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Introduction

Published online by Cambridge University Press:  28 September 2011

Pauline Fairclough
Affiliation:
University of Bristol
David Fanning
Affiliation:
University of Manchester
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Summary

The first English-language study to attempt a genre-focused overview of Shostakovich's music was published over a quarter of a century ago. Christopher Norris's Shostakovich: The Man and his Music was an early attempt to assess the major works (symphonies, operas, piano music and string quartets) by writers from a wide range of backgrounds: music critics, composers, performers, historians and literary theorists. Their retrospective of a composer who had died only seven years earlier captured a moment in time – British Shostakovich reception in the early 1980s – that is fascinating to look back upon. As with much intelligent critical writing about Shostakovich since the 1960s, the best chapters of this collection offered insights that are as valid and appealing now as they were in 1982, regardless of our enhanced knowledge of both Shostakovich and Soviet cultural history. Of particular interest is Robert Stradling's careful bypassing of the assumption that was to dog later popular writing on Shostakovich: namely that he was composing either ‘for’ or ‘against’ the Soviet system. In the case of Shostakovich, as of Richard Strauss, he noted, the ‘romantic ideology of doomed, suicidal genius is a potent but very partial myth’. Though Stradling's caution was typical for its time, it was soon to be swept away in a tide of startling critical self-confidence concerning Shostakovich's supposed anti-Soviet identity. This mythological dissident Shostakovich has enjoyed two decades of authority in music journalism, popular music writing and on the internet; and it is an accident of the different methodologies and publishing practices of journalism and scholarship that musicologists were apparently slow to counter it.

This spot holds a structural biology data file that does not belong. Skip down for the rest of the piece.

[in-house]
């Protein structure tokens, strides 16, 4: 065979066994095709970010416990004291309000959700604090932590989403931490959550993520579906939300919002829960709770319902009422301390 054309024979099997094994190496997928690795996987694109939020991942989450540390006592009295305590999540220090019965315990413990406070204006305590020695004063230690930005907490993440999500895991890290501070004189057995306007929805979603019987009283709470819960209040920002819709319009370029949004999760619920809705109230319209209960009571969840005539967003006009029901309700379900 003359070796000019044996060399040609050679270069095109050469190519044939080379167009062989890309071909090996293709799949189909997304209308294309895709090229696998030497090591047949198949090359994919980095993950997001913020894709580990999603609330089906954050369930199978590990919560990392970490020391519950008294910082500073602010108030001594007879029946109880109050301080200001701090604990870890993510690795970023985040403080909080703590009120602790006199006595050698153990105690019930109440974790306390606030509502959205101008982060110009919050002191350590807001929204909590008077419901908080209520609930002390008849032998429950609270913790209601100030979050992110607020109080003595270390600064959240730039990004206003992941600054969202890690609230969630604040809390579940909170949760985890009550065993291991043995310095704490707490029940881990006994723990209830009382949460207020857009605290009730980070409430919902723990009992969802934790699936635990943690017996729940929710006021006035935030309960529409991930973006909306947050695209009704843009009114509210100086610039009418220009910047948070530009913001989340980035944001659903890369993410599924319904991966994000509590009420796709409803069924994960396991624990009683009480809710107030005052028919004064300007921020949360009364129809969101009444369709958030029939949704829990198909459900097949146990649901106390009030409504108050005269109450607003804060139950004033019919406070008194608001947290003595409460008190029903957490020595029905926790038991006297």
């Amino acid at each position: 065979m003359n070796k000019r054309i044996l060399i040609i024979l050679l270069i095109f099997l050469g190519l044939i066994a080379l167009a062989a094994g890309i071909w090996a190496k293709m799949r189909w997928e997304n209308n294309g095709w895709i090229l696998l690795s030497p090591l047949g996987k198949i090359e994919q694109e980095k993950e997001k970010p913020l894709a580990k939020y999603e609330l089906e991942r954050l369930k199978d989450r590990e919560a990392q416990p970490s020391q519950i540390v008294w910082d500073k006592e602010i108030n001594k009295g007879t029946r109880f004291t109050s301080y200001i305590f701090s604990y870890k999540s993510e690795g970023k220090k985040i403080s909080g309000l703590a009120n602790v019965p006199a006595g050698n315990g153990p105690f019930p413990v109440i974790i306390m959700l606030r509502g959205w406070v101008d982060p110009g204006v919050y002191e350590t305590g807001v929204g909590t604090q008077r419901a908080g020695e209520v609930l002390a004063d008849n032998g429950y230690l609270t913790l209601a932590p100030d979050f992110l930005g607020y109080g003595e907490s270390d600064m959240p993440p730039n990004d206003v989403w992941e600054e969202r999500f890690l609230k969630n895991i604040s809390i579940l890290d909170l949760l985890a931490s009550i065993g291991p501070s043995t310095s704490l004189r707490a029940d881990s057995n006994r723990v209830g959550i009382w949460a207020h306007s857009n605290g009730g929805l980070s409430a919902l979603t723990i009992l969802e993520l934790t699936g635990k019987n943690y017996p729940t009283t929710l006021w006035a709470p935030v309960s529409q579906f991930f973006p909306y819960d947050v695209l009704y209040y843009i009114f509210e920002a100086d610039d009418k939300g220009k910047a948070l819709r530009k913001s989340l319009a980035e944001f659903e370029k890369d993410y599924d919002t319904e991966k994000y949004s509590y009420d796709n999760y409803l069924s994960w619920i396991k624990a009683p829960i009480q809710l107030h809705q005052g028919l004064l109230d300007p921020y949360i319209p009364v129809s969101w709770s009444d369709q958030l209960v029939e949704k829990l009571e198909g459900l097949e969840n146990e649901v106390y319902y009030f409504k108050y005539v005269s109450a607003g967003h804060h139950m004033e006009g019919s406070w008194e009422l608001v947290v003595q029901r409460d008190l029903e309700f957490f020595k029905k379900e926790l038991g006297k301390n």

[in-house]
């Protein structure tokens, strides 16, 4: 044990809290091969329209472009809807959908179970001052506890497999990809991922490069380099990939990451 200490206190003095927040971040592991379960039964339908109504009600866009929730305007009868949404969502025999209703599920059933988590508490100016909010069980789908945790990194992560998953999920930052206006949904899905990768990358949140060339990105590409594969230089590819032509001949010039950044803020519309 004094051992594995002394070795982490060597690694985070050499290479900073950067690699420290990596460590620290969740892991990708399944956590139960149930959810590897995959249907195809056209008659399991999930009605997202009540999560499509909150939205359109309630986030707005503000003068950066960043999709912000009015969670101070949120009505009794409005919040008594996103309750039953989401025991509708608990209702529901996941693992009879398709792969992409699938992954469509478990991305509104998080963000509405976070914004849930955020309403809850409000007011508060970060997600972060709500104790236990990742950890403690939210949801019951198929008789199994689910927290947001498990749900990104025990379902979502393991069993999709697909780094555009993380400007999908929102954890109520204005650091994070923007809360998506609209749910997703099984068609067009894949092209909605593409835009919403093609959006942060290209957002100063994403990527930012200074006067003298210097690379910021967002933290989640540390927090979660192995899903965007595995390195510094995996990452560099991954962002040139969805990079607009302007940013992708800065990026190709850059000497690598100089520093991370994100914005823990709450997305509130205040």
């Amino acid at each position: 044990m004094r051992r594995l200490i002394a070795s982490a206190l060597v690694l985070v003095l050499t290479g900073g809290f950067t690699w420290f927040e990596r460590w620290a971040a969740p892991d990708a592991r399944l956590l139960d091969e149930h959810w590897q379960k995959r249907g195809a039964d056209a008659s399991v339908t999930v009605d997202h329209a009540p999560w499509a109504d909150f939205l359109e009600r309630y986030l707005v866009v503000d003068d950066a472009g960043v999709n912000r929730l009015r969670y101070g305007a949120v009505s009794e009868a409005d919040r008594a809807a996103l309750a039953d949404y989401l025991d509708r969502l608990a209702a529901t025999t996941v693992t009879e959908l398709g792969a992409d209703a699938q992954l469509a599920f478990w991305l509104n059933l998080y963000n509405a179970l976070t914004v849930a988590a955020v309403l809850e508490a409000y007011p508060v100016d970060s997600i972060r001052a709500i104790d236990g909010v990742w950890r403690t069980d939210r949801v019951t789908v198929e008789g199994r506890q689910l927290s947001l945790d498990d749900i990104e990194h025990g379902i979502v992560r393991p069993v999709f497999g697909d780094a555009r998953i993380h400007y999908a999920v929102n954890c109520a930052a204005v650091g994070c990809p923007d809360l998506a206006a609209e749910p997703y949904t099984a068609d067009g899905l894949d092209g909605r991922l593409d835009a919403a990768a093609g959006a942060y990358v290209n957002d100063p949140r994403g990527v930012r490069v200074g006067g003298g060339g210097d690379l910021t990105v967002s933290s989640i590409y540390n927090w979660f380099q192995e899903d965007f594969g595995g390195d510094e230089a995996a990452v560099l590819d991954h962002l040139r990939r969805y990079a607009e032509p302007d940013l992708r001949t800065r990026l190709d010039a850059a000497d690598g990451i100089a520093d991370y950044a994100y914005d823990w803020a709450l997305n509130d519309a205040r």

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Publisher: Cambridge University Press
Print publication year: 2008

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